Czech lawmakers greenlight removal of 10,000 outdated laws from legal rolls

The list includes everything from a ban on exporting sugar to an arcane regulation regarding celibacy for teachers.

Raymond Johnston

Written by Raymond Johnston Published on 14.07.2023 14:22:00 (updated on 14.07.2023) Reading time: 2 minutes

Over 10,000 outdated laws, regulations, and directives that are still formally valid, but not used anymore will likely be deleted from the Czech legal order as of next year under a government bill that the Senate, the upper house of the Czech parliament, passed yesterday. "This means sweeping the garbage out of the legal system," Interior Minister Vít Rakušan told senators when defending the draft.

The Chamber of Deputies, the lower house of parliament, approved the bill that is to make the legal system more transparent and comprehensible in early June. President Petr Pavel is now expected to sign it into law.

Over 6,600 outdated regulations will be promptly abolished. Additionally, approximately 3,600 regulations, which were invalidated by later legal provisions, will be explicitly canceled. A document listing the names of all the laws itself spans over 1,400 pages.

Relics of the world wars and communist era

The regulations that the government has proposed to cancel include laws dating from 1918 to the present. Many of the laws dealt with issues related to World War I, World War II, and their aftermath. These range from production regulations and price caps for food and clothing to reparations of damages.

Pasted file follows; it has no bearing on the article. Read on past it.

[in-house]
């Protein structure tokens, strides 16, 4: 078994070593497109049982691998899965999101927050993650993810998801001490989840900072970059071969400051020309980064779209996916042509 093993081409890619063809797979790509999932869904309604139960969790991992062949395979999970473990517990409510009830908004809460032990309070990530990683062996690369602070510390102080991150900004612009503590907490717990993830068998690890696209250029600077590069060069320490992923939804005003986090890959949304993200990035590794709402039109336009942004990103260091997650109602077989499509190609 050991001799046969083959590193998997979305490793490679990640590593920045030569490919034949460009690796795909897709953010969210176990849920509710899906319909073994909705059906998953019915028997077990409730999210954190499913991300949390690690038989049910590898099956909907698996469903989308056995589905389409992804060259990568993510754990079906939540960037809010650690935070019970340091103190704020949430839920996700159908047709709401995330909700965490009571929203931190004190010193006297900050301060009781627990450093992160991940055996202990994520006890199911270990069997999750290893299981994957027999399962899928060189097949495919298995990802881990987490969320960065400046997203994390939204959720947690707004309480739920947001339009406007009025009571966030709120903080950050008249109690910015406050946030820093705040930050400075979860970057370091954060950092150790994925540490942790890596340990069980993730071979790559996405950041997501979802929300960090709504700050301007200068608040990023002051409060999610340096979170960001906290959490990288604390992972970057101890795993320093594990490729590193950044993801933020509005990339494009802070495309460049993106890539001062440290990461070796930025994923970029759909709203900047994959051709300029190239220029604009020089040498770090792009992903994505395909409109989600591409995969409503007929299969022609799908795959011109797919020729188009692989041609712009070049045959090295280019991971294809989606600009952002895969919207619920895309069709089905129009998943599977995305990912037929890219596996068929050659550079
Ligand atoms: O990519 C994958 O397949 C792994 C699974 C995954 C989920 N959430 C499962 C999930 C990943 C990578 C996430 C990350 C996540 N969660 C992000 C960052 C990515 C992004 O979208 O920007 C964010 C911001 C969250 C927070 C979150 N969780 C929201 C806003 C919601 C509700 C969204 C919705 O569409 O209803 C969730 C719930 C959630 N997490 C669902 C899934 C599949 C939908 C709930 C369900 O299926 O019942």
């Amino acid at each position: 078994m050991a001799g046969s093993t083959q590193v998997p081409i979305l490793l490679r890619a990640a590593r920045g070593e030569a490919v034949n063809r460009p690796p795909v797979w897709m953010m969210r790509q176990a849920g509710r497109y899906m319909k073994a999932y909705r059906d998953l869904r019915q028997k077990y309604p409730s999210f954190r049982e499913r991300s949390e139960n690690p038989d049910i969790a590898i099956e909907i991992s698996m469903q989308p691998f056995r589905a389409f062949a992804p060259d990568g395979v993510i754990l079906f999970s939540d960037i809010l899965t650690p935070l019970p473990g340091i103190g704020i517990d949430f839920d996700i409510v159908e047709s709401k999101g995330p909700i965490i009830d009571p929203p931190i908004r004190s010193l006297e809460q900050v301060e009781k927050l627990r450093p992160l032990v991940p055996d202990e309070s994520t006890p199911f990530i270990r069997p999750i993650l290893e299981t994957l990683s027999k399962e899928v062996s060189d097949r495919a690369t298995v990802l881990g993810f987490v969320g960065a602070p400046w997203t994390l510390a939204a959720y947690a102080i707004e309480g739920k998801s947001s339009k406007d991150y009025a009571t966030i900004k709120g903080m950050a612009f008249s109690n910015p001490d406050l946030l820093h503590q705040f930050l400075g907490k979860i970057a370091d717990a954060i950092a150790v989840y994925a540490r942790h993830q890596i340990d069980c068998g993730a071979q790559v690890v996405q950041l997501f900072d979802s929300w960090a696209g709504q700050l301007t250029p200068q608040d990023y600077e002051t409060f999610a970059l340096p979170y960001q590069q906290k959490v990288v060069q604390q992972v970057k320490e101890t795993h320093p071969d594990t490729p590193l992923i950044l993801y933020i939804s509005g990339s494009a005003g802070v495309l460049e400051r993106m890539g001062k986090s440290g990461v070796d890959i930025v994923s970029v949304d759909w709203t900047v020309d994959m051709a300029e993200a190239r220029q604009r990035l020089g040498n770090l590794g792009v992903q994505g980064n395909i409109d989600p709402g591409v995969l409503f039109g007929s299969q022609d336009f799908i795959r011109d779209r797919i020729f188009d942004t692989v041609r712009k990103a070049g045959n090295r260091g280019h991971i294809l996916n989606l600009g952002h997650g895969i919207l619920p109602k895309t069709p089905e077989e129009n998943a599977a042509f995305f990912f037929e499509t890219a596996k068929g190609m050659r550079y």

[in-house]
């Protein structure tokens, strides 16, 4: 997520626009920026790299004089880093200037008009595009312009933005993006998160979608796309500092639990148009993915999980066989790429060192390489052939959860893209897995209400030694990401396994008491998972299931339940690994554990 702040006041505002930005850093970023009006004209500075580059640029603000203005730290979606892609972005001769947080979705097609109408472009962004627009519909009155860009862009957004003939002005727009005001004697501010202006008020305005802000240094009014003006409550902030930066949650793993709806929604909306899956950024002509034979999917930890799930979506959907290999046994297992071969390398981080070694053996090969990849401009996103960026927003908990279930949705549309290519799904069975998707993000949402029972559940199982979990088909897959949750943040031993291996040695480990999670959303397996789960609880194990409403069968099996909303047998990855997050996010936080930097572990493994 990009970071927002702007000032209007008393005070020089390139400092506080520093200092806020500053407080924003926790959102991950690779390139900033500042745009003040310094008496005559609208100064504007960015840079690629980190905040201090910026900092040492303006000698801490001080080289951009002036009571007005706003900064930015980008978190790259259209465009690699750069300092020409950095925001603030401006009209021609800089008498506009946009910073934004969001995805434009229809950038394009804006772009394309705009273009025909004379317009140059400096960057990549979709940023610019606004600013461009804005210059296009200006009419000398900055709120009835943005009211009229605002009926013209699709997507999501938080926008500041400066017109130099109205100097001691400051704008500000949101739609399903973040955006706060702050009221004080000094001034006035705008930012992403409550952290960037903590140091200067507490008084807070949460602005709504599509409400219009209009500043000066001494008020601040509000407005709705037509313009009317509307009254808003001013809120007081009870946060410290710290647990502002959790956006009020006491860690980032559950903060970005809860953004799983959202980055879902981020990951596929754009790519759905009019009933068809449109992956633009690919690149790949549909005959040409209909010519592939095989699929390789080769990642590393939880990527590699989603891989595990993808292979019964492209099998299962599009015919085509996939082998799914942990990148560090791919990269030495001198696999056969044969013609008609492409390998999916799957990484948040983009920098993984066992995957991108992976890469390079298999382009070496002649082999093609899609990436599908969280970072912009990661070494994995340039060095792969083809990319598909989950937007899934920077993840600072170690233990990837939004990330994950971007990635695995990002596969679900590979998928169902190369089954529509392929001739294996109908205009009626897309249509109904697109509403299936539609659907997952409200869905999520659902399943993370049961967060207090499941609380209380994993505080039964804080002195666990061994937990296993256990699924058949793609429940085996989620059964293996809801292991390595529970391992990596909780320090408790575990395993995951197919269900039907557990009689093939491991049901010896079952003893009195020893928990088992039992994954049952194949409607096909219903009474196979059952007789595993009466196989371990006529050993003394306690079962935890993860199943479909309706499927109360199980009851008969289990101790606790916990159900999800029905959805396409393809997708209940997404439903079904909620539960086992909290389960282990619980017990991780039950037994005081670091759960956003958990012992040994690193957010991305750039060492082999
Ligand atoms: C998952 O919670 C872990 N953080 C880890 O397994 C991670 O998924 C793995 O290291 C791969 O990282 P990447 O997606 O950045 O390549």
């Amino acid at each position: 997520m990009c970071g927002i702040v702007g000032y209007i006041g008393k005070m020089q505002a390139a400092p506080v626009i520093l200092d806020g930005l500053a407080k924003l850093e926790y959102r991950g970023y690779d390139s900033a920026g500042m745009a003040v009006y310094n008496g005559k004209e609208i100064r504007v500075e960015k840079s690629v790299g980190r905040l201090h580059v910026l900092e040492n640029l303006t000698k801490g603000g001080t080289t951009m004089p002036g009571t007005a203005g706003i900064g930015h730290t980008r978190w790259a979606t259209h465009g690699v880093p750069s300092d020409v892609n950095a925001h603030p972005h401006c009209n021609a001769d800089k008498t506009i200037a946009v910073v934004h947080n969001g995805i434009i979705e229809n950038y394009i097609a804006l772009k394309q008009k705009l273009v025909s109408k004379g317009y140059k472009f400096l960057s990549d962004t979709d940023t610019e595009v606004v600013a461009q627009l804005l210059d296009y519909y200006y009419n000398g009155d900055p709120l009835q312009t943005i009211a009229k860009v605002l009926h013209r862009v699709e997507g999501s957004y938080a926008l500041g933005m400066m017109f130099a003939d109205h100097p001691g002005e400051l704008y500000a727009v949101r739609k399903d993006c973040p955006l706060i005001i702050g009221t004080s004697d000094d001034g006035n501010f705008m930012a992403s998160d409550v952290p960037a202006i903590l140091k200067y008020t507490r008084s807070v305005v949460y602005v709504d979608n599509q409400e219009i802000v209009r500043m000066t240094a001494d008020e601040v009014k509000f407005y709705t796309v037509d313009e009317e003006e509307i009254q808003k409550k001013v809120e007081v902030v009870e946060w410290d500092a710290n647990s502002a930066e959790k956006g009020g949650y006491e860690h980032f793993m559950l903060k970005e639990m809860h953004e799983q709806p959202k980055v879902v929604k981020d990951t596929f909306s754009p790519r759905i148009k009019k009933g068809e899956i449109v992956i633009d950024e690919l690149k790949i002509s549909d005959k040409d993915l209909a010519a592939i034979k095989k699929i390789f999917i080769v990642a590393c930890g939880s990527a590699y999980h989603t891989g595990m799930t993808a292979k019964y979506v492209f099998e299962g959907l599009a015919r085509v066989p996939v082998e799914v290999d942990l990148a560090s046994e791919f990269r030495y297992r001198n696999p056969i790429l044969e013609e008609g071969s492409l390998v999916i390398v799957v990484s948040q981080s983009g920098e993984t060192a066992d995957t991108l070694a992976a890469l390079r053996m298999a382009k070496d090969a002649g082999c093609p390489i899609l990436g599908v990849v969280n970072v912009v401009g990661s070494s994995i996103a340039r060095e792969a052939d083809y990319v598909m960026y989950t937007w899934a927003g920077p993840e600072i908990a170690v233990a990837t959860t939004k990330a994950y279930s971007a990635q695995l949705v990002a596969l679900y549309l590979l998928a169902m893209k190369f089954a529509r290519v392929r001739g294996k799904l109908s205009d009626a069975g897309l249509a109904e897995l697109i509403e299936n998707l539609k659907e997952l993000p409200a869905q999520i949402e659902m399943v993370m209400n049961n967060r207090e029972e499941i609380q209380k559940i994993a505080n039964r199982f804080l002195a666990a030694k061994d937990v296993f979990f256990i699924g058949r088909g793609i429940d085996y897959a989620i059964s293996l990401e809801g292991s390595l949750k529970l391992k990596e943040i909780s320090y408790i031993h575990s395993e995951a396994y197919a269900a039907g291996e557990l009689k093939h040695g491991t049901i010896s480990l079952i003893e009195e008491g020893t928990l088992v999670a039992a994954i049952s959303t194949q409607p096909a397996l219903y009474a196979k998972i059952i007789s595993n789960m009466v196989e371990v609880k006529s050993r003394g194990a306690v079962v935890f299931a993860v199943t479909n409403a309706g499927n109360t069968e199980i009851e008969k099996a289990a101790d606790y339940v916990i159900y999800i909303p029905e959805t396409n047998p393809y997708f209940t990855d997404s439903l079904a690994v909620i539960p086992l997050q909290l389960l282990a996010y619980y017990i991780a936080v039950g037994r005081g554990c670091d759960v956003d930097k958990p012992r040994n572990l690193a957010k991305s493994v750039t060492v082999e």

Many also dealt with financial issues such as exchanging one and two Czechoslovak crown banknotes, the validity of Hungarian tax stamps, payment of war bonds, and a law authorizing the government to take out a loan in Italian lira.

Later laws from the communist era concern everything from soap and bread rationing to accounting guidelines for various state enterprises and rules for foreign trade.

 Some of the stranger laws in the list include:

  • Rewards for whistleblowers of tax offenses
  • A ban on celibacy requirements for female teachers in public and civic schools
  • A requirement for female teachers to get permission to marry
  • A ban on the export of sugar
  • The establishment of a ministry for telephones and telegraphs
  • Regulations on folk clothing (related to World War I shortages)
  • The establishment of an association of potato dryers
  • The prohibition of the production of beer substitutes
  • A ban on the use of sugar in the production of beer
  • A requirement for certificates to transport vinegar
  • A prohibition on publishing military news in newspapers

In 2019, the government of Andrej Babiš (ANO) approved a proposal from the Interior Ministry that several hundred redundant regulations be repealed. However, the parliament did not manage to pass it during its previous term so the process had to start over, and the ministry submitted the bill again, this time with an even more extensive list.

Would you like us to write about your business? Find out more